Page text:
The book of Daniel is kind of an odd bird. Everyone recognizes it as a prophecy, or group of prophetic visions – centered around the person of Daniel. But most of us first encounter Daniel in the Sunday School stories taken from the book.
There’s Daniel, thrown into the lion’s den because he refused to pray to anyone but God – even though it had become illegal. There’s the similar story of Daniel’s three friends – Hananiah, Mishael, and Azariah – rescued from the fiery furnace. We know them better by their Babylonian names: Shadrach, Meshach, and Abednego.
When the Jews got together to compile and categorize their Scriptures they chose to put the book of Daniel in the writings category – even though it has many prophecies. It was obviously different enough from the Nevi’im (prophets) that the choice was justified.
But when the Greeks got together to compile and categorize the Scriptures, they placed Daniel in the category of Major Prophet. That choice was also justified. God is speaking through Daniel – not just in the apocalyptic visions – but also in the historical stories.
The text from Daniel that I want to highlight is the portion of the story of Nebuchadnezzar’s humiliation where the great king comes back to his senses.
“At the end of the days I, Nebuchadnezzar, lifted my eyes to heaven, and my reason returned to me, and I blessed the Most High, and praised and honored him who lives forever, for his dominion is an everlasting dominion, and his kingdom endures from generation to generation; all the inhabitants of the earth are accounted as nothing, and he does according to his will among the host of heaven and among the inhabitants of the earth; and none can stay his hand or say to him, “What have you done?” At the same time my reason returned to me, and for the glory of my kingdom, my majesty and splendor returned to me. My counselors and my lords sought me, and I was established in my kingdom, and still more greatness was added to me. Now I, Nebuchadnezzar, praise and extol and honor the King of heaven, for all his works are right and his ways are just; and those who walk in pride he is able to humble.” (Daniel 4:34-37 ESV)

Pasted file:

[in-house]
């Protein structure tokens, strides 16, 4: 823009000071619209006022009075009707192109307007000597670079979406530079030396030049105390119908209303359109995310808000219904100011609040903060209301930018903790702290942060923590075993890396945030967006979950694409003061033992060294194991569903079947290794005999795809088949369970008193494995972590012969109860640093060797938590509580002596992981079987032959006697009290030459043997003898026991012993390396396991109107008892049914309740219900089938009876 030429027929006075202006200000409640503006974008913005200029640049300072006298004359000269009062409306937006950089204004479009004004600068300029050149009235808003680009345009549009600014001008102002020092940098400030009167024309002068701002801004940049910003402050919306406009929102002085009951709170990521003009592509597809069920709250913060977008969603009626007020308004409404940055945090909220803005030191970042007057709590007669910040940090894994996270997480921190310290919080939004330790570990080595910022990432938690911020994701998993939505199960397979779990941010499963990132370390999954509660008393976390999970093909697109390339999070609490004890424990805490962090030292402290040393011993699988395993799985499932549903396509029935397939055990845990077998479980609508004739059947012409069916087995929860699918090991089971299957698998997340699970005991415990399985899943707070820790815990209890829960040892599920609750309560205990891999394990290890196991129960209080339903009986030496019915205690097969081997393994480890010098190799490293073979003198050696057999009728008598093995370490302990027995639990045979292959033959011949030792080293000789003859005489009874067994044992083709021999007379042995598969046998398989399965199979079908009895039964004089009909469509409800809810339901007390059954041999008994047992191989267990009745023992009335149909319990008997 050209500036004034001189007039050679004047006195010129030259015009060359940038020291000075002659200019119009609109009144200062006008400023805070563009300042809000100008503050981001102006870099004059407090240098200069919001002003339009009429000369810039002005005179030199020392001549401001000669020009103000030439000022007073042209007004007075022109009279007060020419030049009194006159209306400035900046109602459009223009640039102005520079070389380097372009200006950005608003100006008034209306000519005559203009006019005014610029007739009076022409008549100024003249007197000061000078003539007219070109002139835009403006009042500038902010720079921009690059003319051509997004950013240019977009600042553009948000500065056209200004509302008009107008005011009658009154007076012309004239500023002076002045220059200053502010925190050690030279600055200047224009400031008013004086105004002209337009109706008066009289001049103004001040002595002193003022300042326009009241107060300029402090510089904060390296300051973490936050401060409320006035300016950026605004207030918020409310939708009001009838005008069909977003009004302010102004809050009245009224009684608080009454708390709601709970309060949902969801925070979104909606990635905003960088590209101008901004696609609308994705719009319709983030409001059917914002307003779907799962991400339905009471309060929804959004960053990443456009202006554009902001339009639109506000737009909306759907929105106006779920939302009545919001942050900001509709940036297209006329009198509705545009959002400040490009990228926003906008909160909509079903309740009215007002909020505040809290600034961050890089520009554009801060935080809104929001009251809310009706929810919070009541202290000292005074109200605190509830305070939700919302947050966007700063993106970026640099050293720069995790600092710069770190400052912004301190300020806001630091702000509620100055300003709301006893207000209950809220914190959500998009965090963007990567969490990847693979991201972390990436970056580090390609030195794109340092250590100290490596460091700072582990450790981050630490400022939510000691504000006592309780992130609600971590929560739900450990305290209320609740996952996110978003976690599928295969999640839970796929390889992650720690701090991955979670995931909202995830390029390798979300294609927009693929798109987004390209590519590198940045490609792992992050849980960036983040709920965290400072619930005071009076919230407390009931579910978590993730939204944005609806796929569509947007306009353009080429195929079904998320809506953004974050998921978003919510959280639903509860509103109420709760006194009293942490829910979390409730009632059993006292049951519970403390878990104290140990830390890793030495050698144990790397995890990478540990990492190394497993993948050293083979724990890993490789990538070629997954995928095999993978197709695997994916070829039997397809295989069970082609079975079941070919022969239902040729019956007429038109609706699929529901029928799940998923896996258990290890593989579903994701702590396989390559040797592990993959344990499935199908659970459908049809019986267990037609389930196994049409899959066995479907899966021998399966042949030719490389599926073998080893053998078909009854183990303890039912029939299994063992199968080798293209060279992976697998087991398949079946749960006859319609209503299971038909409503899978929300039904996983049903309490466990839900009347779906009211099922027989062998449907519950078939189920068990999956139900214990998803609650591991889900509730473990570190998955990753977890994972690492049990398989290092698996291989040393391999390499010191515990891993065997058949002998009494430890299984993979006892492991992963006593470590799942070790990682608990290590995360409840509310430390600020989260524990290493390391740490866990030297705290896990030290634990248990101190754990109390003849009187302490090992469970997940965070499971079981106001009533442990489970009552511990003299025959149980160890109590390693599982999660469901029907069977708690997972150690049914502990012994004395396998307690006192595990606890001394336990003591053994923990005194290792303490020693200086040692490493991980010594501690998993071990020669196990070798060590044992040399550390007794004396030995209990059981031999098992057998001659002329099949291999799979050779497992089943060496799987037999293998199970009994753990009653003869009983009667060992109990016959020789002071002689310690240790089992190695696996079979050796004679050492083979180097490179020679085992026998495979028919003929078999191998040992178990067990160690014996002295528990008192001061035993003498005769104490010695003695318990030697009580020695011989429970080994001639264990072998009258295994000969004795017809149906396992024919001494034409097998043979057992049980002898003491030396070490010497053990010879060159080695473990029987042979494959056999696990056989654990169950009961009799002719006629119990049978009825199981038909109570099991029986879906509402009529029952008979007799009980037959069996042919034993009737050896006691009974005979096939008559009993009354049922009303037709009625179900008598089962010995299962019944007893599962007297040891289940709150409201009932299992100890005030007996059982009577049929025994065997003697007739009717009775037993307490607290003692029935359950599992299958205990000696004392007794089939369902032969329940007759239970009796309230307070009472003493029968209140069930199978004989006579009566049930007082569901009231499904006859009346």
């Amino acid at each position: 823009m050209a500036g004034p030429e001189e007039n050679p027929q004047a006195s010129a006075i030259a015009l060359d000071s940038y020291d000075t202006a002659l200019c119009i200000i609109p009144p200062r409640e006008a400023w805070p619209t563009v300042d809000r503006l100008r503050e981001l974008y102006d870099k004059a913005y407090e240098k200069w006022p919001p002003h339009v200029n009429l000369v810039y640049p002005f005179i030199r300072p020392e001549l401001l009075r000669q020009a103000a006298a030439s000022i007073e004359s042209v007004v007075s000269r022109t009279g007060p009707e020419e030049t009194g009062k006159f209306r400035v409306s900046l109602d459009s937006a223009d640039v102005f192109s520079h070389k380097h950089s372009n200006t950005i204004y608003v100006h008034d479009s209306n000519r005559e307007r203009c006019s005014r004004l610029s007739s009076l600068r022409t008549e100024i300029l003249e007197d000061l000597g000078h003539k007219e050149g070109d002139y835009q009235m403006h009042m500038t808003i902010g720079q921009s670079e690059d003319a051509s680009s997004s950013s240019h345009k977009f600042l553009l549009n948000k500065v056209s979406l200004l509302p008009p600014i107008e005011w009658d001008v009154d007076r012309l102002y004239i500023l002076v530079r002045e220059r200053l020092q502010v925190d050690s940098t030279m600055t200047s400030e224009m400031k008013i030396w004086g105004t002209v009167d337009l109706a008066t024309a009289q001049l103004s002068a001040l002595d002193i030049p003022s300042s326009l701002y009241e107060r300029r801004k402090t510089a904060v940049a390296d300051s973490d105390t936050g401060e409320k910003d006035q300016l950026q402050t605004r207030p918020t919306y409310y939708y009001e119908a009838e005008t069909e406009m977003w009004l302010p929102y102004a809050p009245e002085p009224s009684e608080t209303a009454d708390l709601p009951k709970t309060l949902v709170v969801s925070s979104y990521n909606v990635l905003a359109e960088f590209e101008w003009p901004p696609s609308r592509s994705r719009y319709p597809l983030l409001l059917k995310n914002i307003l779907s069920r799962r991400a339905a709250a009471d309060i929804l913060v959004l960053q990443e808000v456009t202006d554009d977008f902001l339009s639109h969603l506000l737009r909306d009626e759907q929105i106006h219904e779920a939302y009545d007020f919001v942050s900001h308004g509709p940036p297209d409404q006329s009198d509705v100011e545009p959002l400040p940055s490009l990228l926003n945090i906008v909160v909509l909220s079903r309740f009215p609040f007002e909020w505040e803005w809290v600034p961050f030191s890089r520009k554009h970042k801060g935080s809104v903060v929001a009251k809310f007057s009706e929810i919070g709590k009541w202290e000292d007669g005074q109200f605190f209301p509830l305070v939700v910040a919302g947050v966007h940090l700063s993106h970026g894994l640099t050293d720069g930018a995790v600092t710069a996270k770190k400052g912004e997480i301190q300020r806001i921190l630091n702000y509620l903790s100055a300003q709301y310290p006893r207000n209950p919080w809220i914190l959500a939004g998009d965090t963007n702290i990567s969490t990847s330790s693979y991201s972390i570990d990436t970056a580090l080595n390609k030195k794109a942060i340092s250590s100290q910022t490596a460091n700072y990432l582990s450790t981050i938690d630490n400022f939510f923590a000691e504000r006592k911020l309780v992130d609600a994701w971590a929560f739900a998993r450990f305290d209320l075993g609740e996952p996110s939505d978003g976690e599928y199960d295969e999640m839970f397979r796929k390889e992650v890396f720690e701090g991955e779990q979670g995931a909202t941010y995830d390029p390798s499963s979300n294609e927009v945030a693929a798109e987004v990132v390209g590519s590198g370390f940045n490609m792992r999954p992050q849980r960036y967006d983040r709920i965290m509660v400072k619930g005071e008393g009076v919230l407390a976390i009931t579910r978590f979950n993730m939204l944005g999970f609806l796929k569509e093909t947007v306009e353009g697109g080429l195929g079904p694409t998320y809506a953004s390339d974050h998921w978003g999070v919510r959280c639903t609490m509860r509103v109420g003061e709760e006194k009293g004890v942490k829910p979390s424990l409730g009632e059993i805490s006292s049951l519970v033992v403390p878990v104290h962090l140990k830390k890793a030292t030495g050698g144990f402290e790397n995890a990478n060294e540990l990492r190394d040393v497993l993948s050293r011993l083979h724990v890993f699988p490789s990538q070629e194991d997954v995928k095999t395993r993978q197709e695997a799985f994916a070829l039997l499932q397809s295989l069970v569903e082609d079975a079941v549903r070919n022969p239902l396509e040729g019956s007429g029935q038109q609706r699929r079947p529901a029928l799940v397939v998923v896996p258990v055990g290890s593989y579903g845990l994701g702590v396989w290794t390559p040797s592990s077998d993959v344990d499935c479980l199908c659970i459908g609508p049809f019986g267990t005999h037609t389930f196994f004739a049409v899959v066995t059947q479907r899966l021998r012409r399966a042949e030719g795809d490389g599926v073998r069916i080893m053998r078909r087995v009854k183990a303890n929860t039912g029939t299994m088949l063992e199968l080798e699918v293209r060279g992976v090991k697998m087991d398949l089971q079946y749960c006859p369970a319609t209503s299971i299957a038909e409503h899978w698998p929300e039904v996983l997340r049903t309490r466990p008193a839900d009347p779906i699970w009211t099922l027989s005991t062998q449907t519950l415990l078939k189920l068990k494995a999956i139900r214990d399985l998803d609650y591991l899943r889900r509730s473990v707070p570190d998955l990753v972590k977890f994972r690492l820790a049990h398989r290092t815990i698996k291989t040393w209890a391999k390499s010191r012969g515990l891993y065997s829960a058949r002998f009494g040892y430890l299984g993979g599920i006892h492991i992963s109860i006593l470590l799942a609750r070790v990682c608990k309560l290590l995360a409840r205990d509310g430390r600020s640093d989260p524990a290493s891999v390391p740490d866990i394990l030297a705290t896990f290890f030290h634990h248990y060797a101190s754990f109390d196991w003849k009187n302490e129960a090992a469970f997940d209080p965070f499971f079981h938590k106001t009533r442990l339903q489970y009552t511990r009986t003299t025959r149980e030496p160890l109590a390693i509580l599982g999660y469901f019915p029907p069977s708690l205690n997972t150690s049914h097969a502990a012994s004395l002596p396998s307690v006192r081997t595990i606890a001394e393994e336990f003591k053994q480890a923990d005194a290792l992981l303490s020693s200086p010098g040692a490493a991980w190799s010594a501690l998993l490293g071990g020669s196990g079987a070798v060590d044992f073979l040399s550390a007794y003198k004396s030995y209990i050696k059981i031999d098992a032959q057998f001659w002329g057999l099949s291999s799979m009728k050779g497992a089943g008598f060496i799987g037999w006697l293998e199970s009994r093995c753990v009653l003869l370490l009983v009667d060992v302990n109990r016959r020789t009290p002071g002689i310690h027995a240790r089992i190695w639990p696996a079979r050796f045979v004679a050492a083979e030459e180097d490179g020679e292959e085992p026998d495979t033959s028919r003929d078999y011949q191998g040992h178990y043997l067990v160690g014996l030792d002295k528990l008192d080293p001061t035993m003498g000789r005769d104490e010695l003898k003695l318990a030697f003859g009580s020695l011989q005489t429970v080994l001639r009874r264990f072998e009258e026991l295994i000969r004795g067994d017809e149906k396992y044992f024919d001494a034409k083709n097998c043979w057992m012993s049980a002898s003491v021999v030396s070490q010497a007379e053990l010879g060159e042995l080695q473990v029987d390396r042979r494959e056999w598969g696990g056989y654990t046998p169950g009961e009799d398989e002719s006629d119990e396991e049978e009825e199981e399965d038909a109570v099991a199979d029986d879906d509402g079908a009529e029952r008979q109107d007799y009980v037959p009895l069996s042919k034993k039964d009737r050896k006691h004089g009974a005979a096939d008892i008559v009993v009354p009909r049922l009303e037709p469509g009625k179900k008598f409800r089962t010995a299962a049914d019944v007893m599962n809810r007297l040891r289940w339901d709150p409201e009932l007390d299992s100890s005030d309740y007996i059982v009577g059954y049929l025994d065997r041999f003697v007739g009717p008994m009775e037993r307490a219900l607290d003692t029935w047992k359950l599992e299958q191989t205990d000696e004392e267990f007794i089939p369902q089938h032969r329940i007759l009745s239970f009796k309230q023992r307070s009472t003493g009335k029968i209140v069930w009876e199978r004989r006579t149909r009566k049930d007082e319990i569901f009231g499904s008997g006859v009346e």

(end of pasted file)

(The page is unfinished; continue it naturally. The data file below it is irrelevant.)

This was the great king who had built the neo-Babylonian empire. His people thought he was so great that they literally worshipped him. Those who refused to do so were destroyed. This was what Nebuchadnezzar had planned to do with those three Hebrew officials with his fiery furnace. God rescued them, and the king was put in his place for a while. But before long, he was full of himself again.
Next, God struck him with insanity. “He was driven from among men and ate grass like an ox, and his body was wet with the dew of heaven till his hair grew as long as eagles’ feathers, and his nails were like birds’ claws” (4:33). He stayed like that for “seven periods of time.”
“and seven times shall pass over thee; which some understand of weeks, others of months, others of the seasons of winter and summer; but it is best to interpret it of seven whole years”
PERSPECTIVE ON GOD (34c, 35b).
[read the story here, then come back!]
That story reminds me of this incident with Nebuchadnezzar. Nebuchadnezzar was everybody’s “Big John” But God was Nebuchadnezzar’s “Big John.” His sovereignty is absolute. His power and authority are absolute. That was the perspective that the great king learned by his time of humiliation.
“for his dominion is an everlasting dominion, and his kingdom endures from generation to generation” (34c).
“and he does according to his will among the host of heaven and among the inhabitants of the earth” (35b).
PRAISE FOR GOD (34b, 37a).
“I blessed the Most High, and praised and honored him who lives forever” (34b).
“Now I, Nebuchadnezzar, praise and extol and honor the King of heaven, for all his works are right and his ways are just” (37a).
PERSPECTIVE ON US (35b, 37b).
“none can stay his hand or say to him, “What have you done?“” (35b).
“those who walk in pride he is able to humble” (37b).